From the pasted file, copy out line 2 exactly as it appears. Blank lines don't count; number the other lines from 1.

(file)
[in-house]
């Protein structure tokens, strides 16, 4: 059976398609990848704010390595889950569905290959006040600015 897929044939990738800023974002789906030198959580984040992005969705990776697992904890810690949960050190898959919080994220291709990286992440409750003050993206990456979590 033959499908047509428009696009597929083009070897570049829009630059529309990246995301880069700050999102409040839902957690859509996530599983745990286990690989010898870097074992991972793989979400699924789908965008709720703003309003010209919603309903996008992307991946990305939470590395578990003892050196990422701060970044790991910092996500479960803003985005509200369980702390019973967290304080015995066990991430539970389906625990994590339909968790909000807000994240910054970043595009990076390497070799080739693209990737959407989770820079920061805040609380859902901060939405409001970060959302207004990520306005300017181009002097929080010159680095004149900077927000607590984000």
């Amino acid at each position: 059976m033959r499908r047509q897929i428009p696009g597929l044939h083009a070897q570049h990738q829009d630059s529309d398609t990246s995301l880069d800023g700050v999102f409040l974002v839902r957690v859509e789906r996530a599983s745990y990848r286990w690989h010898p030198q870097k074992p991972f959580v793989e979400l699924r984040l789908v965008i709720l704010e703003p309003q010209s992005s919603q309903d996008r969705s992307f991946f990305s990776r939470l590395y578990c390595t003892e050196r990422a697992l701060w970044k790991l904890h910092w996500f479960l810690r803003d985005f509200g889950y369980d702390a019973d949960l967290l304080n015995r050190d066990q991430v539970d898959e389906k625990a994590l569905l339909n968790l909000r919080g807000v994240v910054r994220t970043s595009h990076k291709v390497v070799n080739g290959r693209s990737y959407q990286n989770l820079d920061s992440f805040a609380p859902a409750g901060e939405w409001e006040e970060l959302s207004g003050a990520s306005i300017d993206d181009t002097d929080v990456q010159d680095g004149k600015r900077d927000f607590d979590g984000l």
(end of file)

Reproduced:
């Protein structure tokens, strides 16, 4: 059976398609990848704010390595889950569905290959006040600015 897929044939990738800023974002789906030198959580984040992005969705990776697992904890810690949960050190898959919080994220291709990286992440409750003050993206990456979590 033959499908047509428009696009597929083009070897570049829009630059529309990246995301880069700050999102409040839902957690859509996530599983745990286990690989010898870097074992991972793989979400699924789908965008709720703003309003010209919603309903996008992307991946990305939470590395578990003892050196990422701060970044790991910092996500479960803003985005509200369980702390019973967290304080015995066990991430539970389906625990994590339909968790909000807000994240910054970043595009990076390497070799080739693209990737959407989770820079920061805040609380859902901060939405409001970060959302207004990520306005300017181009002097929080010159680095004149900077927000607590984000």